The day fades as we drive our VW camper over the Edmund Pettus Bridge into Selma. We’ve just left Montgomery, home of Rosa Parks and Martin Luther King Jr’s home church. My partner Tom and I are on a 5000-mile journey from Taos, NM, through the South to the Florida Keys and back, partly because this is the only region of the country I know little about. It is high time I learned. As we drive past green fields dotted with cows, past huge live oaks hung with moss, I think of a line of poet Gary Snyder’s: “Oh, America, I could almost love you again.” The bridge slides onto Broad Street, Selma, Alabama.
A full moon rises on this perfect April Friday night. The surface of the Alabama River glimmers below, dark and heavy, as it flows under the Edmund Pettus Bridge. Named for a Civil War Soldier, Senator, and KKK Grand Wizard, this bridge is an important site of memory now known for Civil Rights, not Civil War.
The date 1865 marked the end of the Civil War when Wilson’s Raiders came through and burned down most of the town. A century later, in 1965, John Lewis and 600 others approached the bridge. Twenty-five-year-old Lewis was the first to get his skull broken. The day became known as “Bloody Sunday,” and the Edmund Pettus Bridge is synonymous with the Civil Rights movement.
“I don’t understand it,” Lewis said. “I don’t understand how President Johnson can send troops to Vietnam and cannot send troops to Selma to protect people whose only desire is to register to vote.” And I didn’t understand it either, but like many people my age, my understanding of the Civil Rights movement was both integrated and obscured by the war in Vietnam and the simple fact that I’m a white westerner. The marchers were battered but unbowed. Two weeks later, with Martin Luther King beside him, the next long march to Montgomery succeeded after President Johnson sent in federal troops to protect the demonstrators. We had just spent an hour driving from Montgomery to Selma, but back then, marchers slept in fields during the five-day march.
Our 1830’s St. James Hotel, another of Selma’s stately brick buildings, right at the foot of the bridge, is almost totally vacant. We go out to take in the warm spring night and see what’s happening. As it turns out, nothing is. The hotel is the only thing open. It’s not about Covid so much, it’s about poverty, violence, and decay. The beautiful buildings are still mostly standing, but iron pillars are left chained together on the sidewalk, like a ghostly chain gang, so you can’t cart them off. Yet colorful murals are freshly painted along the sides of buildings, too, as if art equals optimism. Is this the germ of an idea containing hope? Is Civil Rights tourism a part of that hope?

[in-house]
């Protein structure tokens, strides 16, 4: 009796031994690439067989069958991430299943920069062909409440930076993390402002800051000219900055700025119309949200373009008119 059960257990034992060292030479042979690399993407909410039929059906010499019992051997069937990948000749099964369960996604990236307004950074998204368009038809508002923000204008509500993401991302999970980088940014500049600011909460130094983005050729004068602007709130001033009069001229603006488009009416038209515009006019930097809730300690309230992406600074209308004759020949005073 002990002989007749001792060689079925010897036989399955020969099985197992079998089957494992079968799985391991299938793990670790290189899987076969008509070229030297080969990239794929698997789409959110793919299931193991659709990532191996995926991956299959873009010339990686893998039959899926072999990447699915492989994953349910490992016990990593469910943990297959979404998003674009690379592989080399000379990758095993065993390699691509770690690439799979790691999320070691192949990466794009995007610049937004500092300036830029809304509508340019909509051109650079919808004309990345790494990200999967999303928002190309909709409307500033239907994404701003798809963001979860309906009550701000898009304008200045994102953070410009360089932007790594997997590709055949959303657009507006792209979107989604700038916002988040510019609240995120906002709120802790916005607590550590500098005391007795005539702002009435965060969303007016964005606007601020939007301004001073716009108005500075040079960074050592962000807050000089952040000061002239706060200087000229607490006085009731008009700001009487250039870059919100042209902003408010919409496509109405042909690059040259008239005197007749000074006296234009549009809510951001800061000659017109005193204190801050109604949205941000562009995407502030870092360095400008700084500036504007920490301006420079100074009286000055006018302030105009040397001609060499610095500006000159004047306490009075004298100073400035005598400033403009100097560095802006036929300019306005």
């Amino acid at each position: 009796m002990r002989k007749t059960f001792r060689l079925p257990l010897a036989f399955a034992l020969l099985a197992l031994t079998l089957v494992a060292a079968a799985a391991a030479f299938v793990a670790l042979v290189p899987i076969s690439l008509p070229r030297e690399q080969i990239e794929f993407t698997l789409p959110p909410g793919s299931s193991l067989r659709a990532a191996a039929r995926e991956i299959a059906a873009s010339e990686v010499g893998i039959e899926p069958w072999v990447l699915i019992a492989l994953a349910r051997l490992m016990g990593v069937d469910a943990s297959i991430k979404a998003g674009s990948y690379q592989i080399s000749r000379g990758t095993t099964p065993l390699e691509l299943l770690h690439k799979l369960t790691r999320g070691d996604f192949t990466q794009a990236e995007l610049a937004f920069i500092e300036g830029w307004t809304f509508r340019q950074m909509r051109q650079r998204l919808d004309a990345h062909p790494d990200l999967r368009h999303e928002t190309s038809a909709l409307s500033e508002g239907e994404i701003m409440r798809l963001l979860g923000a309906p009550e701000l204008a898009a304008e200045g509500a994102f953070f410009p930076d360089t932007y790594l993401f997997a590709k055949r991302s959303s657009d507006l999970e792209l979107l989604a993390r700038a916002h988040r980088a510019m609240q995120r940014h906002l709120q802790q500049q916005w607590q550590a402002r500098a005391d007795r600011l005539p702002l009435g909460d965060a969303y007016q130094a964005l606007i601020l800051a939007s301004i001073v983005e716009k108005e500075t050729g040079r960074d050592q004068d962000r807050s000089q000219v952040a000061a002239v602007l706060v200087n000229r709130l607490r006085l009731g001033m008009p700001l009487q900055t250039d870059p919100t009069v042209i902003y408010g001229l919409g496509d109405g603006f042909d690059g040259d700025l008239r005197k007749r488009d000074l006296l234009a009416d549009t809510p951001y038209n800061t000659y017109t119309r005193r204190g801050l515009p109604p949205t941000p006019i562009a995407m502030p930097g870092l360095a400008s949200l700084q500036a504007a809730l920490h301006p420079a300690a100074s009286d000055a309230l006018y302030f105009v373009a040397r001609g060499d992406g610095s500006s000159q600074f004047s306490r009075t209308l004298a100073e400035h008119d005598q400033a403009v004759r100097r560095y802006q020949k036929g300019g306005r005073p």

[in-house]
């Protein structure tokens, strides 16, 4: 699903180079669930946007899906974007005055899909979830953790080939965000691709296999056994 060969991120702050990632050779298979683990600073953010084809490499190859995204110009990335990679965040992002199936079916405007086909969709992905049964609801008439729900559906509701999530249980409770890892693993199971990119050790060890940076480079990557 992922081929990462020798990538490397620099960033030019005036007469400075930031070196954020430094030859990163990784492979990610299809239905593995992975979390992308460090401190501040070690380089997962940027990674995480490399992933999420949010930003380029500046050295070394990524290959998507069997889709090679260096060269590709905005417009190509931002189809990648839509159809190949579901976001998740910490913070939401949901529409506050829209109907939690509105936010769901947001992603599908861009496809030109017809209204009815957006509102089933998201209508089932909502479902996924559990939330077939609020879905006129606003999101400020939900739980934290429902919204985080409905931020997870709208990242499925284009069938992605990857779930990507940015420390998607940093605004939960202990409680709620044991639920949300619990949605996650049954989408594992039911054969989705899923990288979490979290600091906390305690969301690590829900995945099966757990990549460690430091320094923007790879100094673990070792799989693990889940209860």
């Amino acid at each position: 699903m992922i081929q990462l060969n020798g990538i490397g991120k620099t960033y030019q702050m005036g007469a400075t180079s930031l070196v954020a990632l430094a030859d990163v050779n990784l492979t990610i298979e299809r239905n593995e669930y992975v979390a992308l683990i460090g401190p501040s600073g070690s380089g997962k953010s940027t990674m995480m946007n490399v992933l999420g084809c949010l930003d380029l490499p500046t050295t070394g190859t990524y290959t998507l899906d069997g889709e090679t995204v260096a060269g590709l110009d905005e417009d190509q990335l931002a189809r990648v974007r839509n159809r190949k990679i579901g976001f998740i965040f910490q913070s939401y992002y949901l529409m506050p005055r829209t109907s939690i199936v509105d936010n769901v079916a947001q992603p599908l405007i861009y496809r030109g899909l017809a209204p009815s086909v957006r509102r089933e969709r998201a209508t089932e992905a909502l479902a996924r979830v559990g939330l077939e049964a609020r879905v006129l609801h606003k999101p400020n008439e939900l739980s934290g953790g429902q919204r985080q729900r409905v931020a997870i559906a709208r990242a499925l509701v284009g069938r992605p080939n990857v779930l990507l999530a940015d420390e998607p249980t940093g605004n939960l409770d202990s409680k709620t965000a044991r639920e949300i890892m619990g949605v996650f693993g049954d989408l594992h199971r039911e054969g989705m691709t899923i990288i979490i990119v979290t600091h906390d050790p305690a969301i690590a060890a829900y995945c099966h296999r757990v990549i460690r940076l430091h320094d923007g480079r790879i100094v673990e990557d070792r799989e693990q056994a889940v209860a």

Selma is the eighth most violent city in the country and the poorest town in Alabama. It is 80 percent, Black. The violence goes a long way back, including the fact that the town was a major confederate arsenal in 1865. Folks still dive into the Arkansas river to pull out the cannonballs the confederate army rolled into it so the Yankees wouldn’t get them.
The next morning Tom suggests that we have breakfast in the hotel. I tell him I refuse to stay in that expensive cellblock for breakfast, and he’s happy to get out on a bike ride anyway. The desk clerk thinks hard to come up with the name of even one local place nearby where I might go for breakfast. Maybe the Downtowner?
I am the lone diner at this down-in-the-mouth café, the walls covered with historic photographs of grand old architecture. Pouring more coffee, the waitress tells me that her children and grandchildren don’t have anything for entertainment anymore. “The bowling alley and the skating rink are gone,” she says, “There’s only softball.”
Afterwards, there’s Tom, right where I know he’ll be, riding his bike about Selma. After we stop at a coffee shop, I ask two white ladies with gray hair and tennis shoes how I can find the famous Brown church where the march was started.
The two look at me. “It’s two miles,” they say.
“That’s not so far,” I reply.